With implantable brain chips, there is a risk that the devices could be hacked for malicious intentions and hackers could involuntarily turn users into “killing machines,” according to a Turkish IT specialist.

Elon Musk unveiled in late August a pig that had a computer chip in its brain for two months, in hopes that the small device would be able to “read” from neurons and “write” signals to the brain.

Musk said his four-year-old neuroscience company, Neuralink, is “preparing for the first human implementation soon.”

But that revelation worries Rahmi Aktepe, who heads the Informatics Association of Turkey.

“If the chip in question is widely used, it is possible to control people against their will and even turn them into a killing machine by seizing the chip,” he told Anadolu Agency.

One scary scenario could involve users being controlled and unconsciously acting because they cannot decide if their actions are ethical or even true. They could steal the possessions of others or, in the worst-case, kill.

All kinds of computer-based systems can be hacked by cyber attackers, he said, and it is obvious that Neuralink’s tiny computer chip can also be seized and used for malicious purposes.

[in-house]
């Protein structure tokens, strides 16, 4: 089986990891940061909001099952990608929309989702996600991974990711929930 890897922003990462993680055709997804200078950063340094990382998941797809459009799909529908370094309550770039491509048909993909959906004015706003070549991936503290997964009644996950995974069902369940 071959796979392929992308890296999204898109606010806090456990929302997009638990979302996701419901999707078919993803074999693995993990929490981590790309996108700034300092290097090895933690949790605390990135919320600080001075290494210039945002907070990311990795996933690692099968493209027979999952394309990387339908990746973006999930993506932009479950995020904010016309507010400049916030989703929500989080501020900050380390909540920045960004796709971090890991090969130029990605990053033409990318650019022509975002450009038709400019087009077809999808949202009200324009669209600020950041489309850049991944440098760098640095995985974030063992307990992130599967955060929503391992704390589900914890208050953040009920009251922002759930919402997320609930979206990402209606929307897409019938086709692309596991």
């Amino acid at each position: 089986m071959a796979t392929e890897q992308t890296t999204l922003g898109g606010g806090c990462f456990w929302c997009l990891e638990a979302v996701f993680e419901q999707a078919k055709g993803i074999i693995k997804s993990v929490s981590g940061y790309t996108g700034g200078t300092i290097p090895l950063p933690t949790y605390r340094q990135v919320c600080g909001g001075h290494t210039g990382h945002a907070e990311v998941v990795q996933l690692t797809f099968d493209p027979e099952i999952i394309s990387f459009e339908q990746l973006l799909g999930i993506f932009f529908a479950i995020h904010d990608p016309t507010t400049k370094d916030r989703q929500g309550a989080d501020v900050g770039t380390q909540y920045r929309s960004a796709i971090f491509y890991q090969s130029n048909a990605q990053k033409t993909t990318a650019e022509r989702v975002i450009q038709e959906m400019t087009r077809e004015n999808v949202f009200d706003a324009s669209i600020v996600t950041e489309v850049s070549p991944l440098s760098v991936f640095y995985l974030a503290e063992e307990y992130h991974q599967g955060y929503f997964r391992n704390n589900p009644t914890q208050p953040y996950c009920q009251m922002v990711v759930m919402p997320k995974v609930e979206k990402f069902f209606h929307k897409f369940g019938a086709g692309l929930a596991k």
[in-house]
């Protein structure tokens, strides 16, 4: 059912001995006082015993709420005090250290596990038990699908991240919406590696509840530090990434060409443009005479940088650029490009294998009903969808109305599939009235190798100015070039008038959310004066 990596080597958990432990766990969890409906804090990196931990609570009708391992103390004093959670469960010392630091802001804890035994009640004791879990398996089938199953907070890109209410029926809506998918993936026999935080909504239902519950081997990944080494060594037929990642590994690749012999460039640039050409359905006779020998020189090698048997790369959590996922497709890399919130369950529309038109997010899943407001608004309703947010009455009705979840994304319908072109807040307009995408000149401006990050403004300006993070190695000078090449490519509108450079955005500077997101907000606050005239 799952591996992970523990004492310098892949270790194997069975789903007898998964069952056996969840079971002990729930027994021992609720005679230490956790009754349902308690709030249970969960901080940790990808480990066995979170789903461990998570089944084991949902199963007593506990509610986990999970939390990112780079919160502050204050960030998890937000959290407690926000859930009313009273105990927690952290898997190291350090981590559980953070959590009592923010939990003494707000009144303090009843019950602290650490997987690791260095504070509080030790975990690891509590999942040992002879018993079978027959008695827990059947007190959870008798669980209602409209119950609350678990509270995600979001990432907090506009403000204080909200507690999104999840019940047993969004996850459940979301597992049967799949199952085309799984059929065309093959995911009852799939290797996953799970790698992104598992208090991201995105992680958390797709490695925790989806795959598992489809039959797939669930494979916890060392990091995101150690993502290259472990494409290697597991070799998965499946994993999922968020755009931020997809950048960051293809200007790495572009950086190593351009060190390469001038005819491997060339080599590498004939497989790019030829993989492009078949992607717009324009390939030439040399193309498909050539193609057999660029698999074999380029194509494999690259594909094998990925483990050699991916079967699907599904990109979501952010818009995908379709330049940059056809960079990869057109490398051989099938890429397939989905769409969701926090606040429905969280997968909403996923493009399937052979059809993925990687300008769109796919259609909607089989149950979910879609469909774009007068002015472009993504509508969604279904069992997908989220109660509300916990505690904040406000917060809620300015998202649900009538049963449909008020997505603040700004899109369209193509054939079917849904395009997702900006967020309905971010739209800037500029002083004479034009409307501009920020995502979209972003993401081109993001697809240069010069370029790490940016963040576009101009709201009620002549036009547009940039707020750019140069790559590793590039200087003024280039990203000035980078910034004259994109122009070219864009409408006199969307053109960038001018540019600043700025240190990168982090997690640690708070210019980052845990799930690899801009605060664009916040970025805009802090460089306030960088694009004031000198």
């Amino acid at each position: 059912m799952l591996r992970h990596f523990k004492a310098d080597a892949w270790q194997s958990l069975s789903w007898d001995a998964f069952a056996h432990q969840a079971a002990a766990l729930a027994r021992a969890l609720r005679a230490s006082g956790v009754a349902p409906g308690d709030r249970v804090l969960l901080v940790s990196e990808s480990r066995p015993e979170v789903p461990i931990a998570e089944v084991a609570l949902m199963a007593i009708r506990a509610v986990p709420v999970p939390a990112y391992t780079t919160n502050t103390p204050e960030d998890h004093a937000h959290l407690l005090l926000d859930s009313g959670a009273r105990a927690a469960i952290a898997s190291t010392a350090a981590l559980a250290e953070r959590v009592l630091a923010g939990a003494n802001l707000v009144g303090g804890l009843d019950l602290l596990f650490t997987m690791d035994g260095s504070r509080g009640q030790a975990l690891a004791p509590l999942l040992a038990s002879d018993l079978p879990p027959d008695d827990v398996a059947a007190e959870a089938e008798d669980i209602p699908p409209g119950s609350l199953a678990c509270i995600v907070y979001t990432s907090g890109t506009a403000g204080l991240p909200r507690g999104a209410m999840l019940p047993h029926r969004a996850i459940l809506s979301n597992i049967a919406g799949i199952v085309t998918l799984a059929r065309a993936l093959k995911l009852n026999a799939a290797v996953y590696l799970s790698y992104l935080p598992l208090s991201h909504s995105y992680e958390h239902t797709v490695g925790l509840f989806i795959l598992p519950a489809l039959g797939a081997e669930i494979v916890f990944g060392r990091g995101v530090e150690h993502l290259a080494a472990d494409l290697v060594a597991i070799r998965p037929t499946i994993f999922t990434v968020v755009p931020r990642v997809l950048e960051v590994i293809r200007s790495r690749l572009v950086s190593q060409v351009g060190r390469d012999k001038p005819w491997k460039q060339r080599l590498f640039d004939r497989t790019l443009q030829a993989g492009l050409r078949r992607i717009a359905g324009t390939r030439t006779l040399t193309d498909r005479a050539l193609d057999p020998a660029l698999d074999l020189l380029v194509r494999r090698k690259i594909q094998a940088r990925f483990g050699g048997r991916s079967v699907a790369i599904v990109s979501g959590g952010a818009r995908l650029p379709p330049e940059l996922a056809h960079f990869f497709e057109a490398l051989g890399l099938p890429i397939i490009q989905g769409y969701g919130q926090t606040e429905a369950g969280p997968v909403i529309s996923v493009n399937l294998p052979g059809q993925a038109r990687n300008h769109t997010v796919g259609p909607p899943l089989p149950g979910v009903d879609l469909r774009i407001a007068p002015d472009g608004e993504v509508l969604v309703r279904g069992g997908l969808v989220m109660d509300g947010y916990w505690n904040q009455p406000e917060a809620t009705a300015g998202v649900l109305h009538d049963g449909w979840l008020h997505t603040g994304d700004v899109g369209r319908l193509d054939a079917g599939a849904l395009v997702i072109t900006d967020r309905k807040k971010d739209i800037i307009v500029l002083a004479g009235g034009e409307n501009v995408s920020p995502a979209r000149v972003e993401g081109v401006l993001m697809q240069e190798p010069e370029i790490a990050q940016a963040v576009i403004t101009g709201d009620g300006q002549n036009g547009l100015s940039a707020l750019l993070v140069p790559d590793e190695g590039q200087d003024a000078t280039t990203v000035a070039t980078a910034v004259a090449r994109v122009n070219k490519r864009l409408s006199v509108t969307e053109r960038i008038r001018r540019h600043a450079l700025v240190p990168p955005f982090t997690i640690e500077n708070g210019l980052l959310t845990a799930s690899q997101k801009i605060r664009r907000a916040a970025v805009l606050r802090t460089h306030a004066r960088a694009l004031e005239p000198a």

Aktepe said the main purpose of brain-computer interface (BCI) studies is to learn about the human brain, and to treat memory loss, hearing loss, depression and similar diseases by monitoring and changing brain signals.

“However, no one can claim that this will definitely not to be used to control people in the future,” said Aktepe.

There is a hidden aim of the chips he described as a “project of creating smart people versus smart robots.”

With advancements in artificial intelligence and robots getting smarter by the day, Musk could potentially create the best and smartest version of humans with his chip to make the user act faster or possibly memorize everything, like a computer.

Chips can damage mental, physical health

“I think the main purpose is to load brain signals received from people to smart robots and/or load those signals to people, turning them into robots,” said Aktepe.

“If the chips are used within ethical frameworks, people can make faster and correct decisions since it is supported by artificial intelligence,” he said, highlighting the importance of ethical matters.

Aktepe warned that new viruses will be created and it would lead users to act unethically and damage their mental and physical health.

If a computer virus was to enter a chip, it could potentially damage not only a user’s brain but other parts or functions,.

The chip is about the size of a large coin and can be fully embedded in the skull and without harm to brain over time, said Musk.

The all-day battery can be charged wirelessly via an induction coil.

“Almost everyone overtime will develop brain and spine problems,” Musk said, and the goal is to “solve important spine and brain problems with a seamlessly implanted device.”

Musk, also the founder of SpaceX and Tesla Motors, gave no exact schedule for the chips’ release, nor details on how they would cure neurological conditions.

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